From the 1860s through the 1870s the American frontier was filled with Indian wars and skirmishes. In 1865 a congressional committee began a study of the Indian uprisings and wars in the West, resulting in a Report on the Condition of the Indian Tribes , which was released in 1867. This study and report by the congressional committee led to an act to establish an Indian Peace Commission to end the wars and prevent future Indian conflicts. The United States government set out to establish a series of Indian treaties that would force the Indians to give up their lands and move further west onto reservations. In the spring of 1868 a conference was held at Fort Laramie, in present day Wyoming, that resulted in a treaty with the Sioux. This treaty was to bring peace between the whites and the Sioux who agreed to settle within the Black Hills reservation in the Dakota Territory.

Republic of Lakotah Republic of Lakotah Republic of Lakotah
The Black Hills of Dakota are sacred to the Sioux Indians. In the 1868 treaty, signed at Fort Laramie and other military posts in Sioux country, the United States recognized the Black Hills as part of the Great Sioux Reservation, set aside for exclusive use by the Sioux people. In 1874, however, General George A. Custer led an expedition into the Black Hills accompanied by miners who were seeking gold. In 1876, Custer, leading an army detachment, encountered the encampment of Sioux and Cheyenne at the Little Bighorn River. Custer's detachment was annihilated, but the United States would continue its battle against the Sioux in the Black Hills until the government confiscated the land in 1877.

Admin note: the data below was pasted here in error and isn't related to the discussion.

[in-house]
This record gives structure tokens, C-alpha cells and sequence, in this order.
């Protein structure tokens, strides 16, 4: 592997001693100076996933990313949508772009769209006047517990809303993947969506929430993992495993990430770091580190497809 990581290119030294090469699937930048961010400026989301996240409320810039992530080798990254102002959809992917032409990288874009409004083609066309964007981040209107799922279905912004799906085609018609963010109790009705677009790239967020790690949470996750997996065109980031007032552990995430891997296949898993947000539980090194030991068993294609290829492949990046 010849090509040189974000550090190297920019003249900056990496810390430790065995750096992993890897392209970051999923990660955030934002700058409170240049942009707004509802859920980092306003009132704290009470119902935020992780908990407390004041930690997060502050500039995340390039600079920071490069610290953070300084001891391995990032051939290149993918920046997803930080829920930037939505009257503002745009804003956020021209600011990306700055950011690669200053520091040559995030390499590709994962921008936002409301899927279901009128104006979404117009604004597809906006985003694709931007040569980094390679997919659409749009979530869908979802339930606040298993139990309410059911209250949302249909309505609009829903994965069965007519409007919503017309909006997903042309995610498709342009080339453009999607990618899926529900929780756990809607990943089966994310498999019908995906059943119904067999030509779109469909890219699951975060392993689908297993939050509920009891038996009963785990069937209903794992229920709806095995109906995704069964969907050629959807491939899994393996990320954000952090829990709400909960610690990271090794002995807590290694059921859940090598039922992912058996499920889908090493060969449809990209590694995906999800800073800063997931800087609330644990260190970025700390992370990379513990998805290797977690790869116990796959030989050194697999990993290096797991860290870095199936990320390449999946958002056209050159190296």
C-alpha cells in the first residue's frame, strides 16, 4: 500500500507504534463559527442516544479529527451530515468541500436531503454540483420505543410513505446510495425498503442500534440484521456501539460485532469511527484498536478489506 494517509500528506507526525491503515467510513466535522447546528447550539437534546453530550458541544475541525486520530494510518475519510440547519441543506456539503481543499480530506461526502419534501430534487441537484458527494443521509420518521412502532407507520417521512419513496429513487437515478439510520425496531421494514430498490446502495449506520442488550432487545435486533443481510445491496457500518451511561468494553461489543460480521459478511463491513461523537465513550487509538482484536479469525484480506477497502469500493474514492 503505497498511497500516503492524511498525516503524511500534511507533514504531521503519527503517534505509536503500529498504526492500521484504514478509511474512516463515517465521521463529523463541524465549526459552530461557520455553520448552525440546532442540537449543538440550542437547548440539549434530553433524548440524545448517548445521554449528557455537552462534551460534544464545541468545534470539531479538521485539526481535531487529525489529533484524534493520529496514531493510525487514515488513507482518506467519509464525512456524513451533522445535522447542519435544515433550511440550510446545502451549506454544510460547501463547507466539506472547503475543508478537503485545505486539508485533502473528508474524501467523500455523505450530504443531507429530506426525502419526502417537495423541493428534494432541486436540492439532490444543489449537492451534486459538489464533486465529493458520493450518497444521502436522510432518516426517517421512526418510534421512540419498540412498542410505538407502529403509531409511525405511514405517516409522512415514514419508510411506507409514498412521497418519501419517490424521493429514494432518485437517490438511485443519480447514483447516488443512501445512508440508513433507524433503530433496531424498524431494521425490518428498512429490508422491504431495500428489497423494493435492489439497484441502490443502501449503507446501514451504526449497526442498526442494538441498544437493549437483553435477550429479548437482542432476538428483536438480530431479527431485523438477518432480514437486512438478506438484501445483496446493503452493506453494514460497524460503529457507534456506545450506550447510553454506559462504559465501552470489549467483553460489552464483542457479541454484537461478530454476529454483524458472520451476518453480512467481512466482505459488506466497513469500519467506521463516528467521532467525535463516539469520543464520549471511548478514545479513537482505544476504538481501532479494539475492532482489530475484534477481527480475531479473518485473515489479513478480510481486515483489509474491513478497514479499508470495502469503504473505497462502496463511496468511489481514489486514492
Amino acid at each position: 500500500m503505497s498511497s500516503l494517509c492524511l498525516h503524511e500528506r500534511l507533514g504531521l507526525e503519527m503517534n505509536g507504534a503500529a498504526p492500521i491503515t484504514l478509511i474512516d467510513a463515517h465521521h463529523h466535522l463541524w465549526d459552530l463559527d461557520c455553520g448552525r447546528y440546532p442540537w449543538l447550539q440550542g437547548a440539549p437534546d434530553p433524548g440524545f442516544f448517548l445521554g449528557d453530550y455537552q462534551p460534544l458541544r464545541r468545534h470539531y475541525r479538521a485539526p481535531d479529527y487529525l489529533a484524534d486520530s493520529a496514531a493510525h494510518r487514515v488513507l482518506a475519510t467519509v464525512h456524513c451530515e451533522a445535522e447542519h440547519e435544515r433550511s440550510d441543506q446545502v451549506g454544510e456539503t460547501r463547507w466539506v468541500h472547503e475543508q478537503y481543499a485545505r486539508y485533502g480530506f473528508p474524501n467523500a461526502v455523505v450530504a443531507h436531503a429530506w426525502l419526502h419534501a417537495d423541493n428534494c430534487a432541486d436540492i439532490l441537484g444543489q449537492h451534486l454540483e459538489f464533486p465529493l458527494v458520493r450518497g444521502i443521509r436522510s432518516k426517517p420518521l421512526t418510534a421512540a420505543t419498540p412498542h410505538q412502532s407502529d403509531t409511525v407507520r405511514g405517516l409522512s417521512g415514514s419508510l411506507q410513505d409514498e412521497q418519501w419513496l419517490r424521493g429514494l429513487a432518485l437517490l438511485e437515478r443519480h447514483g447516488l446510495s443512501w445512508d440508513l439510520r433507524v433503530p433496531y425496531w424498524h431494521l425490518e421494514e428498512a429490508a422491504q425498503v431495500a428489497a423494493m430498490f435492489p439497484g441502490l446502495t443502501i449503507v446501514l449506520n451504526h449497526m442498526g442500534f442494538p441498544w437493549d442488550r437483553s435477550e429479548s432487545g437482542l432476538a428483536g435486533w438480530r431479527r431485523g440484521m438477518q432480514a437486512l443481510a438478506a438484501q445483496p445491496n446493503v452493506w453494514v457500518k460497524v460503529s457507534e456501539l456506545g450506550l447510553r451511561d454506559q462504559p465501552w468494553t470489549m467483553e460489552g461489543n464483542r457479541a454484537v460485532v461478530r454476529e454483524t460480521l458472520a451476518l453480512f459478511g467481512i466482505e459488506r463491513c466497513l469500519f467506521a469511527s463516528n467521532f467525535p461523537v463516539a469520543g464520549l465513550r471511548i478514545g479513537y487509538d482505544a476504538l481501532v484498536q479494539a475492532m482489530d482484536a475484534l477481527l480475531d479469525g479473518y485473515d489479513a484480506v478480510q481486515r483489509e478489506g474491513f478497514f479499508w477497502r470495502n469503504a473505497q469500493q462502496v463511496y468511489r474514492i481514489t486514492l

In three tragic decades, between 1860 and 1890, the Indians suffered the humiliating defeats that forced them to walk the white man’s road toward civilization.